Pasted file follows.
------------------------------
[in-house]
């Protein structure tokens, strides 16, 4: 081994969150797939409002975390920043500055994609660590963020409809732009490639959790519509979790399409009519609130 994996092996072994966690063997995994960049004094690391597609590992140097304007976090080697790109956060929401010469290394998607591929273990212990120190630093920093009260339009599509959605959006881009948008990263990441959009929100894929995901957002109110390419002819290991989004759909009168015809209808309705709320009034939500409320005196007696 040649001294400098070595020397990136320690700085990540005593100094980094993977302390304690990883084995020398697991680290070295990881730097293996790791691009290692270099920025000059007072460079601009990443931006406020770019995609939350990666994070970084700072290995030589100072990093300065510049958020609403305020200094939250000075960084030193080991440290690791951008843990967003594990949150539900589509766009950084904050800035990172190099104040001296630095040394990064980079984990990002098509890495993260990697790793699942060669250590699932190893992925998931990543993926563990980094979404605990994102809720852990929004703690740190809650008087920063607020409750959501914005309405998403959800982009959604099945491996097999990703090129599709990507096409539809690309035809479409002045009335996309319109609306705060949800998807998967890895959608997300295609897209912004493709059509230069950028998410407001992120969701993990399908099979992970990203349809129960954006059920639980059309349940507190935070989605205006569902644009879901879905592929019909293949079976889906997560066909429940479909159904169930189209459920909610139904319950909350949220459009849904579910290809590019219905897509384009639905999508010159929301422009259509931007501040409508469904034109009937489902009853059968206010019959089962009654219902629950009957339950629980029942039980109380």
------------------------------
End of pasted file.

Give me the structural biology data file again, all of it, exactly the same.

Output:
[in-house]
């Protein structure tokens, strides 16, 4: 081994969150797939409002975390920043500055994609660590963020409809732009490639959790519509979790399409009519609130 994996092996072994966690063997995994960049004094690391597609590992140097304007976090080697790109956060929401010469290394998607591929273990212990120190630093920093009260339009599509959605959006881009948008990263990441959009929100894929995901957002109110390419002819290991989004759909009168015809209808309705709320009034939500409320005196007696 040649001294400098070595020397990136320690700085990540005593100094980094993977302390304690990883084995020398697991680290070295990881730097293996790791691009290692270099920025000059007072460079601009990443931006406020770019995609939350990666994070970084700072290995030589100072990093300065510049958020609403305020200094939250000075960084030193080991440290690791951008843990967003594990949150539900589509766009950084904050800035990172190099104040001296630095040394990064980079984990990002098509890495993260990697790793699942060669250590699932190893992925998931990543993926563990980094979404605990994102809720852990929004703690740190809650008087920063607020409750959501914005309405998403959800982009959604099945491996097999990703090129599709990507096409539809690309035809479409002045009335996309319109609306705060949800998807998967890895959608997300295609897209912004493709059509230069950028998410407001992120969701993990399908099979992970990203349809129960954006059920639980059309349940507190935070989605205006569902644009879901879905592929019909293949079976889906997560066909429940479909159904169930189209459920909610139904319950909350949220459009849904579910290809590019219905897509384009639905999508010159929301422009259509931007501040409508469904034109009937489902009853059968206010019959089962009654219902629950009957339950629980029942039980109380």